LCM Partners on asset-backed lending: A heterogeneous asset class

Given the diverse nature of the asset class, and the number of new asset-backed lending strategies coming to market, the importance of manager selection should not be underestimated, says Paul Burdell, co-founder and CEO at LCM Partners.

This article is sponsored by LCM Partners

Are you surprised by the increased interest in ABL strategies?

Paul Burdell, LCM Partners
Paul Burdell, LCM Partners

In a word: no, but given we launched our ABL strategy, Strategic Origination and Lending Opportunities (SOLO), back in 2018 you wouldn’t expect me to respond in any other way. I think what has surprised me is the time it has taken to see this uptick in LP interest, but there are good reasons for this.

Post-global financial crisis, LPs searching for yield in a zero interest rate environment were forced to look more closely at alternative asset classes, including private debt, and by that I mean predominantly mid-market direct lending. For many, it was a move into uncharted territory with the asset class unproven and question marks over the sustainability of the opportunity set.

Fast forward to today, direct lending has largely delivered from a return perspective and the majority of institutional investors now have a dedicated, standalone allocation to private debt. Yes, there will always be competition between the direct lenders and the banks but, in general, there’s much more conviction among the investor community in the longevity of the opportunity set for private debt. Indeed, there used to be a healthy dose of scepticism about the extent to which regulation was constraining the banks but, with implementation of the final Basel 3 revised standards for bank capital requirements looming on the horizon, that mindset has changed.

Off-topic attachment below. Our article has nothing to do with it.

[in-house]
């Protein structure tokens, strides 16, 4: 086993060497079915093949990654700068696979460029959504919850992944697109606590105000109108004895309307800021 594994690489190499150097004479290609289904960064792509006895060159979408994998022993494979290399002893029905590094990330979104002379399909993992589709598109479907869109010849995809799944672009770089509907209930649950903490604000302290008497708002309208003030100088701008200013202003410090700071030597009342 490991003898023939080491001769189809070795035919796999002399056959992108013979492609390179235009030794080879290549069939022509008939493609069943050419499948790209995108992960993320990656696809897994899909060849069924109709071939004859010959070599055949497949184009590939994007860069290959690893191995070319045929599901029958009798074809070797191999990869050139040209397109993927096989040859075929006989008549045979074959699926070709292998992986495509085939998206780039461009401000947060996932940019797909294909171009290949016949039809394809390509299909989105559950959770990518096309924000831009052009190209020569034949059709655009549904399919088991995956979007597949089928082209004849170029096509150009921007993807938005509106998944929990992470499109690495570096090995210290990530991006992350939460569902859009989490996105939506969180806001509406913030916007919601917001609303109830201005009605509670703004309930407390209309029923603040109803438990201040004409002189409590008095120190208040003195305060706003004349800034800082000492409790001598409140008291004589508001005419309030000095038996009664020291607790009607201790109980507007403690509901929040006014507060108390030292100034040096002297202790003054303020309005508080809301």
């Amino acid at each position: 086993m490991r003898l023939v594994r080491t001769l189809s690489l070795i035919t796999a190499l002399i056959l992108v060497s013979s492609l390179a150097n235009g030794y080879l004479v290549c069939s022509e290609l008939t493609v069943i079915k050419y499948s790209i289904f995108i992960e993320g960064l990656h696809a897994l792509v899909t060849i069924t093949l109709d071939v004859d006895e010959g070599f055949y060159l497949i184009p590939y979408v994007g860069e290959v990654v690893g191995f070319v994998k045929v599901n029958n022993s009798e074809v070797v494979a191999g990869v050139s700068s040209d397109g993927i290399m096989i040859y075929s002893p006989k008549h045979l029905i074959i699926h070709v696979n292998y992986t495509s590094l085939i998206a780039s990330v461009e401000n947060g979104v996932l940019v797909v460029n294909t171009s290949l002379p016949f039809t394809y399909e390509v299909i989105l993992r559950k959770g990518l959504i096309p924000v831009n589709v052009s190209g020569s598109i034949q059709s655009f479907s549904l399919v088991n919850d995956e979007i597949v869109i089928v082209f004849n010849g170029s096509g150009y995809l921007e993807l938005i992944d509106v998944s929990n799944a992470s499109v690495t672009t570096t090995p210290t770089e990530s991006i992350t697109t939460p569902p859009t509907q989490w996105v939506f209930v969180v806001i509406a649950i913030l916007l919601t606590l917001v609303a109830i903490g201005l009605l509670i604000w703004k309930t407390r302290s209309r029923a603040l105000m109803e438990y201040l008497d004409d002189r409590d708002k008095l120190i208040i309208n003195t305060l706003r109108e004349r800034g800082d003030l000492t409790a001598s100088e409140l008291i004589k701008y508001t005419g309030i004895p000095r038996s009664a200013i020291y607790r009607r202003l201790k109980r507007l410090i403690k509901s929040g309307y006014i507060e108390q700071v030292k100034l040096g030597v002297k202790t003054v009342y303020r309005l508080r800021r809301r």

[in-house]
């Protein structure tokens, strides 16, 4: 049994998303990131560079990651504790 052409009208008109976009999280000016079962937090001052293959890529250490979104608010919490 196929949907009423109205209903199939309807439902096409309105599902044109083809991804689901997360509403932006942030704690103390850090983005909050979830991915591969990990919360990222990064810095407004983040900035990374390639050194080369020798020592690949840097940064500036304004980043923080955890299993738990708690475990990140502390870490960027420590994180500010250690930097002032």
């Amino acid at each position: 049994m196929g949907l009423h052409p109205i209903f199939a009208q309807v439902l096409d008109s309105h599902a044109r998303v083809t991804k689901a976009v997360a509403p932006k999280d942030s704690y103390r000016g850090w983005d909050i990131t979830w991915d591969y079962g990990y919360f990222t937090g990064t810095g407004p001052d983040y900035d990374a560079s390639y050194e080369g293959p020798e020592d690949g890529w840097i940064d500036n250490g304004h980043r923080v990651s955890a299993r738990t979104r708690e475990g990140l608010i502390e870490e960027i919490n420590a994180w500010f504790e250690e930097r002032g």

So why has it taken until now for a greater number of LPs to deploy capital into ABL strategies? We’ve got to remember it remains a relatively niche strategy, reserved mainly for investors with established private debt portfolios looking to diversify their exposures.

Where we have differed from LPs is that we have had real conviction in the ABL opportunity set for some time. If we take the European asset finance market for example, a number of lenders exited some time ago – ING, GE Capital, Santander and Barclays to name only a few – so there has been demand for non-bank lending solutions for years.

Why have so many lenders exited the European asset finance market?

Without wanting to sound like a broken record, regulatory legislation has had a profound impact on bank behaviour. That’s why we’ve seen loan sales in Europe in excess of €1.2 trillion since the global financial crisis.

In terms of asset finance more specifically, it’s exactly the type of lending that banks don’t want to do. Banks want to lend at scale into homogeneous asset types. While the European asset finance market is large with annual leasing volumes at c. €400 billion, demand comes from such a wide range of assets from larger ticket aviation, marine and industrial assets through to more granular agricultural equipment and wheeled assets. Moreover, leases are complex, covering a range of products including finance leases, secured loans, hire purchase arrangements and operating leases. It’s hard to scale your deployment in similar asset types with comparable risk profiles.